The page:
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After learning first-hand about situations of violence experienced by his relatives in the past, he decided that he would use photography to bear witness to those voices that have been marginalised by society in order to tell the silenced and invisible truths.

Documentary photographer focused on the construction of memory from the image in different territories of the country.

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Photo part of the project "Retratos de ausencia"


Portraits of Absence' is a persistent exhibition of Colombian mothers searching for the truth about their disappeared, focused on portraying the difficulty of life with the weight and absoluteness of absence and the important role of searching mothers and families in the search for the truth.


In the department of Meta there is a group of women who through art have found reconciliation, reparation and strength to confront the disappearance of their relatives by armed groups with the extinct FARC-EP (Revolutionary Armed Forces of Colombia - People's Army) or paramilitary groups in the region. The aim of this report is to make visible the situation that the searching mothers go through during their processes in the context of the disappearance of family members, for whom they have not stopped waiting or searching, living with the memories, interacting with the physical and emotional absences they left behind.  The project aims to socialise the situation of those people who remain for years waiting for those who disappeared due to the internal conflict, from all aspects, in this case documentary. In these portraits of absence we meet Rocío, Liliana and Himelda, women and mothers who have suffered for decades the harshness of the internal conflict because it took away the ones they loved: their children.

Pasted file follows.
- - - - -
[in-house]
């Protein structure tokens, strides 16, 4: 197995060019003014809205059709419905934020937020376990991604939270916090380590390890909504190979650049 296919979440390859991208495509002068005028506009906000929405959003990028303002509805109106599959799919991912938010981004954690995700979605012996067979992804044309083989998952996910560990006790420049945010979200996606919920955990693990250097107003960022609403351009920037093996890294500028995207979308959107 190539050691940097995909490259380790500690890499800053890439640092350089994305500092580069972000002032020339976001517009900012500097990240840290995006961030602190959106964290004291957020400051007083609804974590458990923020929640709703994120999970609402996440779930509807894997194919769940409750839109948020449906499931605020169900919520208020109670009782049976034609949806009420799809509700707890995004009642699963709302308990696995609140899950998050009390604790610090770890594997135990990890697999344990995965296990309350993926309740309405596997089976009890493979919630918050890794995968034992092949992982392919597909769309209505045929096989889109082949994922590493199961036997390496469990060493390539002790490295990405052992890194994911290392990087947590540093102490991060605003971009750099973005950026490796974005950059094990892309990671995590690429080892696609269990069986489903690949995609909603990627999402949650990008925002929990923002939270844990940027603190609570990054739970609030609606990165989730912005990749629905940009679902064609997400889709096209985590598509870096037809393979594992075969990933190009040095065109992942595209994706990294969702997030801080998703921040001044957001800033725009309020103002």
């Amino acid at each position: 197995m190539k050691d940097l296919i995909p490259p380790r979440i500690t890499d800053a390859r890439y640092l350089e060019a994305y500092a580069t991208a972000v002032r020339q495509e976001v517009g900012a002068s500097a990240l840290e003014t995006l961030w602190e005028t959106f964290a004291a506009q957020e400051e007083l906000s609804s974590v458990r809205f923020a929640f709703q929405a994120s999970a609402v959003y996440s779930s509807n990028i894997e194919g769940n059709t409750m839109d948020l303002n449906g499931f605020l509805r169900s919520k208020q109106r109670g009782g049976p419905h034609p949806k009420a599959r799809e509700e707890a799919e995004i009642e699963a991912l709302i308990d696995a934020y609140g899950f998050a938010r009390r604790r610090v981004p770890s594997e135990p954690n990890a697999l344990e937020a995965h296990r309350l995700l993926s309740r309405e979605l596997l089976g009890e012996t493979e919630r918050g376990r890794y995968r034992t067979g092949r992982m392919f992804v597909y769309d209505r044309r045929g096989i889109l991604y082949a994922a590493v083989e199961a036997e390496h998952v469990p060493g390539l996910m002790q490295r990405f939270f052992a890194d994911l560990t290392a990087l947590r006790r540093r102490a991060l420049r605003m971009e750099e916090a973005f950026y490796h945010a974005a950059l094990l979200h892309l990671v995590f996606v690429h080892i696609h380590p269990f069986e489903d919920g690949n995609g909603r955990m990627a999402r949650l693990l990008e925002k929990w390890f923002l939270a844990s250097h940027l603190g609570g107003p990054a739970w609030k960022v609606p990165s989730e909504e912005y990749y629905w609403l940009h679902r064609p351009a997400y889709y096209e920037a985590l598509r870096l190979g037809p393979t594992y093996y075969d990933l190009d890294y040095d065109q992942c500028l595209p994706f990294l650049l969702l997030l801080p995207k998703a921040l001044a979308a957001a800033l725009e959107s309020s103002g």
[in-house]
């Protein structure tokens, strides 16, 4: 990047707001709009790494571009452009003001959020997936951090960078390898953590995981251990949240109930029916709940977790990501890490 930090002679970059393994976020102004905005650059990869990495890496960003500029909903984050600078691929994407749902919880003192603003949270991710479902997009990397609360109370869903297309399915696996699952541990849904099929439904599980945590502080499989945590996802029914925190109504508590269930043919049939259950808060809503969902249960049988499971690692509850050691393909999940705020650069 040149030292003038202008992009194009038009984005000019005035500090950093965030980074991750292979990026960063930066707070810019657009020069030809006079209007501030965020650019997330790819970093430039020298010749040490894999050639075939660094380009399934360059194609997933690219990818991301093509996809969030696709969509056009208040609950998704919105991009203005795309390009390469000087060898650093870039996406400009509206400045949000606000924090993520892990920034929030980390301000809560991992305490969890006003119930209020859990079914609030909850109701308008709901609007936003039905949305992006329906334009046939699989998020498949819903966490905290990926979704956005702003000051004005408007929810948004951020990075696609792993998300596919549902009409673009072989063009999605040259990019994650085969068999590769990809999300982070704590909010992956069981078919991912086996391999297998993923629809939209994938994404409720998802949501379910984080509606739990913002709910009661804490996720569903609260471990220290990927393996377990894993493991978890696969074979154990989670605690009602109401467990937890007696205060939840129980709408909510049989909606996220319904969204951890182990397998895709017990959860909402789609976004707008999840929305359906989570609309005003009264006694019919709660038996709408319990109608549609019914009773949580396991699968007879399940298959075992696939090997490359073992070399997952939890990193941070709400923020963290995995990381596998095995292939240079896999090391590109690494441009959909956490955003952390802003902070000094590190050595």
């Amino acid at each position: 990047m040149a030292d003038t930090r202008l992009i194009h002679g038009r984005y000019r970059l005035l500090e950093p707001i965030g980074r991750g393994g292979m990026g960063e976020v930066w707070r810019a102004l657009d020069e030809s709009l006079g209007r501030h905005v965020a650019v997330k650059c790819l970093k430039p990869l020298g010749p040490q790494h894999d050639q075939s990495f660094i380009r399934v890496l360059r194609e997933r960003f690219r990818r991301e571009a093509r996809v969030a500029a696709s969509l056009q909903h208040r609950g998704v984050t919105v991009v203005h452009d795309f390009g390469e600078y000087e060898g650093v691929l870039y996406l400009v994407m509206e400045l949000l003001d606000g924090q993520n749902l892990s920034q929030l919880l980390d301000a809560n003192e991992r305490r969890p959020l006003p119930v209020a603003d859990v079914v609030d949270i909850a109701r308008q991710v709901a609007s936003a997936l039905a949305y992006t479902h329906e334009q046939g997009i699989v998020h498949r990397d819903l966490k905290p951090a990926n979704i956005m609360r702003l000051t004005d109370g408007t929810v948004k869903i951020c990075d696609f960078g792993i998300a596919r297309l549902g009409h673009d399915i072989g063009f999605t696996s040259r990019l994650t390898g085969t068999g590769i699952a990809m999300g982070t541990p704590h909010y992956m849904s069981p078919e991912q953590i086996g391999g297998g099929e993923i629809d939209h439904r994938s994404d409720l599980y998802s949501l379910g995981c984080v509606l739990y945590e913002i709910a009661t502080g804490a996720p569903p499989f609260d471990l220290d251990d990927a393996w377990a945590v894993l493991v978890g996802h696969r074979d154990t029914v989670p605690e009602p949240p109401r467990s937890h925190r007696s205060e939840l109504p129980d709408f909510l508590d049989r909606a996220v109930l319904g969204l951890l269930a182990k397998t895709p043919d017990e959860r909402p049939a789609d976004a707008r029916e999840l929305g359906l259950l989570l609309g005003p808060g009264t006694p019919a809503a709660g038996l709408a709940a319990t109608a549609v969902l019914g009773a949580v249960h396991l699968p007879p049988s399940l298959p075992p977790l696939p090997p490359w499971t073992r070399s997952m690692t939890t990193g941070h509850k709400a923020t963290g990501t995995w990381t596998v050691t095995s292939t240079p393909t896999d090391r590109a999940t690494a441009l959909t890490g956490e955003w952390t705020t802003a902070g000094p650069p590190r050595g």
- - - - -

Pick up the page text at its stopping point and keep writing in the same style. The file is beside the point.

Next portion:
Himelda Ariza lost her son 20 years ago in El Manantial, a neighbourhood in the city of Villavicencio, while he was playing football with his friends. In 2009, she found out that a paramilitary front had taken him by force and according to the information that Himelda has managed to obtain after years of searching, after twelve days of being held, her son was shot in the El Tropezón hamlet in the department of Meta.

Himelda Ariza holds a hand-painted loom in honour of her son Andrés, who disappeared in Villavicencio in 2001.


Rocío was taken away from her son, who was taken by force by the 16th front of the extinct FARC-EP when he was still a minor, with the excuse that he would be held for two months as a punishment, but she never saw him again.

Rocío Castillo, mother of Iván Darío López, recounting the last time she was able to see her son.


Liliana went to the department of Vichada to look for her son, who had moved to the area to look for work opportunities and lost contact with his family. After more than a year of searching, they were reunited. However, days later, while they were having lunch together during a Mother's Day celebration, a member of the FARC-EP asked her to go with them and she never returned.

Aliria de Jesús Marulanda Romero, who prefers to be called Liliana, holds the only painting she has of José Luis Sánchez, who disappeared in 2002.

With their work and their search processes, they seek to contribute to memory, truth, processes of reparation and non-repetition in the country and, in this case, from areas as affected by violence as the Orinoco region. It is important that those who disappeared are never forgotten and that their faces are a banner of resistance, persistence and struggle for the truth.

Since 1970 and to date, more than 80,000 victims of forced disappearance have been reported in the country.
More than 80,000 people who were taken away never to return, but whose families never stopped waiting.


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